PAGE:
Suffering from a nasty complaint
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What? Now charities are being urged to adopt complaints procedures. For some reason, most of them don’t have such a thing. The Charity Commission says:
“This is a key way for charities to make sure their services are truly responsive to user needs.”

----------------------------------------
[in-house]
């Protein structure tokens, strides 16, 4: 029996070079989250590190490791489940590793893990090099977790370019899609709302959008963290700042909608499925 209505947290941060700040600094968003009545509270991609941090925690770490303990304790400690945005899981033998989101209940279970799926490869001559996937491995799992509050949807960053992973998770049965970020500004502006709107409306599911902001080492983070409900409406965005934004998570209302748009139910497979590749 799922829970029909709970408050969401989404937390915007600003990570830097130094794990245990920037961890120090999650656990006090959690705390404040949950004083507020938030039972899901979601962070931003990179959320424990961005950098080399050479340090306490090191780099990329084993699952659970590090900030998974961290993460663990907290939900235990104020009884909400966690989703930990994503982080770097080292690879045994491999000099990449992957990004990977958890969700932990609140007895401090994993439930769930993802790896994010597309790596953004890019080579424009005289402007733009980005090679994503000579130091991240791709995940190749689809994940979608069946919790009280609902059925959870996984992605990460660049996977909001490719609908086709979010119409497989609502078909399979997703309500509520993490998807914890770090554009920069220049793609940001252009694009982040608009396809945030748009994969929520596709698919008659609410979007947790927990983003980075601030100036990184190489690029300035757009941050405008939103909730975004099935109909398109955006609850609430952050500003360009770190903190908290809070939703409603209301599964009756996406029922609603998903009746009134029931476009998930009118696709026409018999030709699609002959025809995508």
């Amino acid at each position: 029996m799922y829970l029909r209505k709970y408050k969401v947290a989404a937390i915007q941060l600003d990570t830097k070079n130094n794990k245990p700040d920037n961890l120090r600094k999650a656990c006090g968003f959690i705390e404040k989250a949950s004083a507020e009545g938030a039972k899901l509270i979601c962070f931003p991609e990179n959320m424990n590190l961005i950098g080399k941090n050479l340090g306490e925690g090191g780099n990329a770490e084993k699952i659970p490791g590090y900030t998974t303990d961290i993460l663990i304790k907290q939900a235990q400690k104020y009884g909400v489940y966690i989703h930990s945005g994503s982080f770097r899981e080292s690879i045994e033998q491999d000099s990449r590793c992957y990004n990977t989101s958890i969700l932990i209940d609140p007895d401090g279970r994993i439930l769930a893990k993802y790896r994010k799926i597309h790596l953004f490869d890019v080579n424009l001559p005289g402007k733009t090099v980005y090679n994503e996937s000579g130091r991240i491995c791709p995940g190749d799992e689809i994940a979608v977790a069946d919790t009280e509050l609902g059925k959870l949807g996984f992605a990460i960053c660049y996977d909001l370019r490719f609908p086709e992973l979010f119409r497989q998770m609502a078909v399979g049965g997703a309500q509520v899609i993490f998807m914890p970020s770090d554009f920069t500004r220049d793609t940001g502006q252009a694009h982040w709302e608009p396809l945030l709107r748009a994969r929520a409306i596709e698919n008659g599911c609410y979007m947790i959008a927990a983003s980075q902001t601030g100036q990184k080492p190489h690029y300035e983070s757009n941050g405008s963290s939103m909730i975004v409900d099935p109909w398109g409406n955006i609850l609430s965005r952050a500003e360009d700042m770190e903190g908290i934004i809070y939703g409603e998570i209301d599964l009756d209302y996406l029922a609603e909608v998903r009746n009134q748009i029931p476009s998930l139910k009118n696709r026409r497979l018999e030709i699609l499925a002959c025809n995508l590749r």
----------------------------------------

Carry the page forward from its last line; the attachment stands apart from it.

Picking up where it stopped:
The Ranger says: fiddlesticks. Why on earth do charities need to be responsive to user needs? Some obviously do, but plenty don’t. And shouldn’t. If your charity exists to conserve dormice, why should it expend resources handling complaints from people who think it should be conserving squirrels? Reading between the lines of the Charity Commission’s report it seems that they are fed up with being pestered by persistant complainants with complaints of dubious merit, and think the charities should be sorting them out themselves. Well maybe so, but we’re all in a similar boat – there are some complainants who just won’t go away. Giving them ‘procedures’ or ‘policies’ won’t make any difference in the end – it just takes up more time before the organisation can bring itself to say to them “Sorry, but you’re wrong, now leave us alone to get on with our work”. Perhaps it’s time we acknowledged that it might sometimes be better to say this at an early stage, and just move on. In the public sector the Ranger must grudgingly allow that some kind of complaints procedure is a necessary evil. After all, if your bins are not picked up, you have no other council to go to, nor will anyone else do it. If your doctor cuts your leg off by mistake, you can’t really expect market forces to provide adequate retribution. So you have to be able to complain about statutory things like that. But charities? Don’t be silly. The whole point of charities is that they are independent, on the fringe, and doing things that others simply won’t do. They don’t need to be deterred by complaints, nor should they have to take account of what people complain about unless they want to. A good charity deals with complaints anyway if they are relevant, hopefully long before any procedure is invoked. All a ‘procedure’ does is to ensure that those who enjoy a bit of administrative sparring and time-wasting are able to take up more of a charity’s time and money. So the Ranger’s advice to charities is that they should avoid a complaints procedure like the plague. Just try to make sure you don’t get any complaints.